International funders make way for African grantmakers

 

Karen Colvard

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The 2015 Africa Grantmakers’ Affinity Group (AGAG) conference, held in New York 16-17 April, provided further evidence that decision-making in relation to international donor money is increasingly passing to local institutions and actors who have much closer knowledge of the needs and realities of African people.

Grantmakers in Africa have become stronger and their missions clearer, as we saw from the participation of TrustAfrica, Southern Africa Trust, the African Women’s Development Fund and The Other Foundation. In the future I expect much more of the decision-making and agenda-setting to rest on the shoulders of Africans themselves, who have already demonstrated ample capacity.

At the conference we discussed peer-group decision-making and, briefly, crowdfunding, as other indicators that responsibility is moving towards those who are more directly affected by the problems that international funders wish to address. The challenge to international grantmakers is to support this shift, which in my opinion may well lead to more effective interventions, more productive relationships with local civil society groups and young people, and – eventually – more trusting relationships between private foundations, NGOs and governments. Western funders must realize that far too often in the past their donations have been given to support their own interests, so they should get out of the way as African institutions become predominant.

The presentations argued that young people in Africa want what young people all over the world want: education, experiences, opportunities and influence. They are reviving Pan-Africanism, they are crossing borders but staying in Africa for university programmes, starting businesses, carving out careers in music, theatre and art. Many programmes for young Africans are small ones, and great care should be taken that ‘scaling up’ does not dilute their advantages.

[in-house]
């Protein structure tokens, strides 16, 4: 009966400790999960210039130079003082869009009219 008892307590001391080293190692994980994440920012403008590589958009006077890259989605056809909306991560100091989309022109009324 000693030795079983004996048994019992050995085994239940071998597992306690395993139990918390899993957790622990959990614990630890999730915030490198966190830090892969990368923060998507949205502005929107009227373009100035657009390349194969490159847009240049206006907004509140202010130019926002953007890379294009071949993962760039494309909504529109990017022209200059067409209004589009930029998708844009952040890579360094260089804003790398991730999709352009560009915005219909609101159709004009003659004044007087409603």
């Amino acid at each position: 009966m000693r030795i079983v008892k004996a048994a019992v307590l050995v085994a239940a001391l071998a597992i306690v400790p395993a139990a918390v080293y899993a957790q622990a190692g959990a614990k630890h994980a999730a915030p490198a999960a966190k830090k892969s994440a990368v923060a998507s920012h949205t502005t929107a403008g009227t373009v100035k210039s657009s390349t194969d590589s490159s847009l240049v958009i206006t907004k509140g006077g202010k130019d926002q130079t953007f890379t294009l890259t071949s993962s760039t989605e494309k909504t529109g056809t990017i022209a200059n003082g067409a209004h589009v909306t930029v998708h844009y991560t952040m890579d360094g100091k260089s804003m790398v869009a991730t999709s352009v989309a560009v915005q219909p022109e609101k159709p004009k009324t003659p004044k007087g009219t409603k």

The opportunities small programmes provide for young Africans to build up their own networks across the continent and undertake their own analyses of problems and opportunities should not be dismissed in favour of scale. However, these programmes also need to underscore fairness and ensure they do not neglect the poor in favour of the middle class. If they are in touch with each other, they can further expand the network of young activists beyond any single programme.

CODESRIA, the Africa Leadership Centre, the Social Science Research Council, Future Generations, and the HF Guggenheim Foundation have taken the first steps to work together for the welfare of young African scholars, and we could do better at communicating and sharing our experiences. However, what I’ve seen of the best emerging scholarship gives me hope that the next generation have the tools and will to change their societies and to demand greater autonomy from donors.

Karen Colvard is program director, HF Guggenheim Foundation.


Comments (3)



Daniel Taylor

Karen Colvard makes very timely observations about growing capacity in Africa-based grantmaking, and in that she references the Future Generations experience. Hence, as the chief executive of Future Generations, a word of explanation. Traditionally we had a small grants program (small amounts and few grants) so alumni of our graduate school could apply ideas from their education and continue collaboration as they had had as students. By all measures the work was successful--so it would have been easy to continue. But, a change of control was given because of the evident capacity. An alumni task force was given the decisionmaking as to grant distribution. The first consequence was more participation from alumni in asking for grants--and with more applications quality went up. A second consequence was that alumni spotted how cost-savings could be built in--and so grant savings resulted. A third consequence is that donors who give to this fund see greater success--so the fund is growing. What is lost is that the USA-based Future Generations no longer takes the administrative overhead on a mini-grants project, also resulting in more funds to pass along to project work. Doing the right thing with money sometimes ends up being not in the advantage of the money-handler. Karen suggests that "The opportunities small programmes provide for young Africans to build up their own networks across the continent and undertake their own analyses of problems and opportunities should not be dismissed in favour of scale. " While this observation may be true in the short term, our growing experience is that mobilizing capacity among the constituency is the sustainable way to reach scale--and I believe that in this Karen will also agree. Her comments are right on.


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